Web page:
Rarely seen deep sea fish washes up on California beach
CRYSTAL COVE, California - A rarely-seen fish that lives thousands of feet deep in the ocean somehow managed to wash up on the shore of a California Beach on Friday, CNN reports.
Representatives with Crystal Cove State Park Pacific say a type of Angler Fish called a Pacific Football Fish washed up on the shores of Newport Beach, about 60 miles south of Santa Monica.
Unique in appearance, the Pacific Football Fish was quickly spotted by a beachgoer who reported it to officials.
State Park representatives said it's pretty rare to find an angler fish intact, and they aren't quite sure how the fish washed ashore.
The representatives described some of the outstanding features of the rarely-seen animal in a Facebook post, saying, "Their teeth, like pointed shards of glass, are transparent and their large mouth is capable of sucking up and swallowing prey the size of their own body. While females can reach lengths of 24 inches, males only grow to be about an inch long and their sole purpose is to find a female and help her reproduce. Males latch onto the female with their teeth and become 'sexual parasites,' eventually coalescing with the female until nothing is left of their form but their testes for reproduction."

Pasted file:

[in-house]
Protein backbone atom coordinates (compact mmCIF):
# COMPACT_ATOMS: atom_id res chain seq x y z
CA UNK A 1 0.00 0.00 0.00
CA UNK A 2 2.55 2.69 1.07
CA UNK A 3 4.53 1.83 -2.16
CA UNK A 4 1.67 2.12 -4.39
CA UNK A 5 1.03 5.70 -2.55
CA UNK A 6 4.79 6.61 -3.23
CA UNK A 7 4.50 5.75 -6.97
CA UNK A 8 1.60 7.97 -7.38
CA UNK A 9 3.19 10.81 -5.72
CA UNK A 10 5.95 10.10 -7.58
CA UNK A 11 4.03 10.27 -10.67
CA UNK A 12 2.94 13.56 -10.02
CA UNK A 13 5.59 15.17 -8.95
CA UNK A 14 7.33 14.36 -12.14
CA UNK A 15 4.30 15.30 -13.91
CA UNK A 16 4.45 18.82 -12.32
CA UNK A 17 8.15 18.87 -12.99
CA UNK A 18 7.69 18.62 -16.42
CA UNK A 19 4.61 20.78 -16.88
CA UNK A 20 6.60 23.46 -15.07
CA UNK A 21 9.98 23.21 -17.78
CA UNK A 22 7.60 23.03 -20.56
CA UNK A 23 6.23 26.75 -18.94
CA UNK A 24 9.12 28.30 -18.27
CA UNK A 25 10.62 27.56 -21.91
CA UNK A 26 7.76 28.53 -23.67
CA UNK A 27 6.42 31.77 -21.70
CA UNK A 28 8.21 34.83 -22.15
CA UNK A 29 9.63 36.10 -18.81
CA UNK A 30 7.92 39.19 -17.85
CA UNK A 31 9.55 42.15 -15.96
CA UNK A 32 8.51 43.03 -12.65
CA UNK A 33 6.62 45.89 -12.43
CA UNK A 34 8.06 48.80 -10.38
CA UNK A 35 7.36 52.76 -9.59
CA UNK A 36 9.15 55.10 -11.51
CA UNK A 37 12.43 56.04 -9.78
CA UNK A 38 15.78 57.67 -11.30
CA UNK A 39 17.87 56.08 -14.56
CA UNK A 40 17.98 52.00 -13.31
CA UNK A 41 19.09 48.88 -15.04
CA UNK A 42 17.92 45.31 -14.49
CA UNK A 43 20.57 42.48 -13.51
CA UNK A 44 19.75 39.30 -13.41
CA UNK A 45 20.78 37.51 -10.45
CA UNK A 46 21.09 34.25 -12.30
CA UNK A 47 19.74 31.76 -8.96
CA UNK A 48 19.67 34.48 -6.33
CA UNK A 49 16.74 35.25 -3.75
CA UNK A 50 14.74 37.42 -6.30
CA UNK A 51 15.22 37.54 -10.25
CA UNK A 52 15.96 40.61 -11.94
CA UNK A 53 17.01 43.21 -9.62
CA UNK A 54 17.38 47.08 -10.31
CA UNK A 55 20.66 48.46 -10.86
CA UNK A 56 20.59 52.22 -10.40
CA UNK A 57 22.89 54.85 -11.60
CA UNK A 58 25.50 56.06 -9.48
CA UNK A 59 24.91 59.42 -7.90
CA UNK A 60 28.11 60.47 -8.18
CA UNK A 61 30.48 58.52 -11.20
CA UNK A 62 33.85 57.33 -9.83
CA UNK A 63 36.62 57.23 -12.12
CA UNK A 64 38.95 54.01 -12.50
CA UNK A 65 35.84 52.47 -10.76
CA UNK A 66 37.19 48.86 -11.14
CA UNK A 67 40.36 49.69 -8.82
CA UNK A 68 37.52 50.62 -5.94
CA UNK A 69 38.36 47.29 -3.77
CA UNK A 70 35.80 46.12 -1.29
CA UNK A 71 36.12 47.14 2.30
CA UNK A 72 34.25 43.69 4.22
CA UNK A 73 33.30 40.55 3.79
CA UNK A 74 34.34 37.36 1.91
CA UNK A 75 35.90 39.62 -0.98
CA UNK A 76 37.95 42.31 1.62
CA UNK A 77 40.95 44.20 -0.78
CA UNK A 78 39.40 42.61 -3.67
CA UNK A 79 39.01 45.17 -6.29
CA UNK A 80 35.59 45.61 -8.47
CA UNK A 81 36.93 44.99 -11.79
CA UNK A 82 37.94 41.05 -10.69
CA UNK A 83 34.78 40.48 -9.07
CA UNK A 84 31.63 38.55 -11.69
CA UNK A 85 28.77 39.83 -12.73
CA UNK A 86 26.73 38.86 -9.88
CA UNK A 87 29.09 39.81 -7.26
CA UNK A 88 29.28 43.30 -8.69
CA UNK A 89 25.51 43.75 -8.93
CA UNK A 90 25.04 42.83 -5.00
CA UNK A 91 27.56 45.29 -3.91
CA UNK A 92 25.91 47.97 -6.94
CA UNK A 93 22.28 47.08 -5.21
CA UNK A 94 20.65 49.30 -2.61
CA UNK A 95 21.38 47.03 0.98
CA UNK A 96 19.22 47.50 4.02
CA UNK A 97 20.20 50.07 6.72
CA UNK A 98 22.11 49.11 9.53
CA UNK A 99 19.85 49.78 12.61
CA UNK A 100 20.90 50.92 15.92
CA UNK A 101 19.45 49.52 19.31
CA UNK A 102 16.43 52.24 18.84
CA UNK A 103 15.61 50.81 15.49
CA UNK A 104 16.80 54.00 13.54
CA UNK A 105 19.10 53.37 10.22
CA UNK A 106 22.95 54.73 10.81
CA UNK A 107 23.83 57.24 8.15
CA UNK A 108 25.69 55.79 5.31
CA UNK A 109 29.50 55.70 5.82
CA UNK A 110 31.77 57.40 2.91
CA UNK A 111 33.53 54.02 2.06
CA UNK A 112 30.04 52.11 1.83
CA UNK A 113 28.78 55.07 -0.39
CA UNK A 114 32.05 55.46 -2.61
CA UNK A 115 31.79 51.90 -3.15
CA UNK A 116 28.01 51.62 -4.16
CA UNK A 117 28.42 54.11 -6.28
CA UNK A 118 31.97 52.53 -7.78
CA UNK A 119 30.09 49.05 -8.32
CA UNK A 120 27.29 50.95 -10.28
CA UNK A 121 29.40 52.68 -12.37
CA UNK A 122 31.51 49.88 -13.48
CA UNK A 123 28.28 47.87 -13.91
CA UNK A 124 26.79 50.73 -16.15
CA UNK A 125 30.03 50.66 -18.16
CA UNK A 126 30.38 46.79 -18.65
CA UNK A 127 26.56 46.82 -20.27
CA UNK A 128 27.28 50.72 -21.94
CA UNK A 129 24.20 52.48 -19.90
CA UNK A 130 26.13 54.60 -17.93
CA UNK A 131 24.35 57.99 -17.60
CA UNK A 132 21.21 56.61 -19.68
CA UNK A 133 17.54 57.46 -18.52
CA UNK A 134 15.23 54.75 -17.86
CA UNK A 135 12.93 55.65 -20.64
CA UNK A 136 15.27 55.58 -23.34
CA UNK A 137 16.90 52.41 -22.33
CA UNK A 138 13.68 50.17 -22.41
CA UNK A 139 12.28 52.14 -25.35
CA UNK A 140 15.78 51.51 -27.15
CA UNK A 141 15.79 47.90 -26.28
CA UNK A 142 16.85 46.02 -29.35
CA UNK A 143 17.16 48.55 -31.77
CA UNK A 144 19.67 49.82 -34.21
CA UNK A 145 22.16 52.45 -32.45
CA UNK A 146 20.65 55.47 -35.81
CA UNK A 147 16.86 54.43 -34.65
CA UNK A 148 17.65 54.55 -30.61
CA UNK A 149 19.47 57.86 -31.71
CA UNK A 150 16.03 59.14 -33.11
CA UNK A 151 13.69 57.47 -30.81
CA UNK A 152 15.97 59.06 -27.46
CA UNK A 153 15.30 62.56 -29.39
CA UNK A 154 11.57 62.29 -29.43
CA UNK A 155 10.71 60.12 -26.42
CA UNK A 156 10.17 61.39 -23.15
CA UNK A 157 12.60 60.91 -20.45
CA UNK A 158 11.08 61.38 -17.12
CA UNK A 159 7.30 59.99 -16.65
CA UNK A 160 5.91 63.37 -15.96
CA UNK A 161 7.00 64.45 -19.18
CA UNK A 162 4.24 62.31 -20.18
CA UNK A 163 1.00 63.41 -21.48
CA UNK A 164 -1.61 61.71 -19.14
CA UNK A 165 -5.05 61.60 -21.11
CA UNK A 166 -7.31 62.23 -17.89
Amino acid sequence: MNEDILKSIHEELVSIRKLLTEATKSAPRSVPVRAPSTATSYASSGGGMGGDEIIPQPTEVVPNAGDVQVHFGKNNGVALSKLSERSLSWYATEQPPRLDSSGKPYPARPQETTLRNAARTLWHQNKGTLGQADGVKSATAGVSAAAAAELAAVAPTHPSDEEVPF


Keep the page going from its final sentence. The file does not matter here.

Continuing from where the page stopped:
The female Pacific Football Fish is one of about 1,500 bioluminescent fish, meaning she is able to emit light. Residing in ocean waters as deep as 3,000 feet, her light attracts prey in the dark, murky waters of her home.
USA Today notes that the fish is currently in custody of the California Department of Fish & Wildlife.
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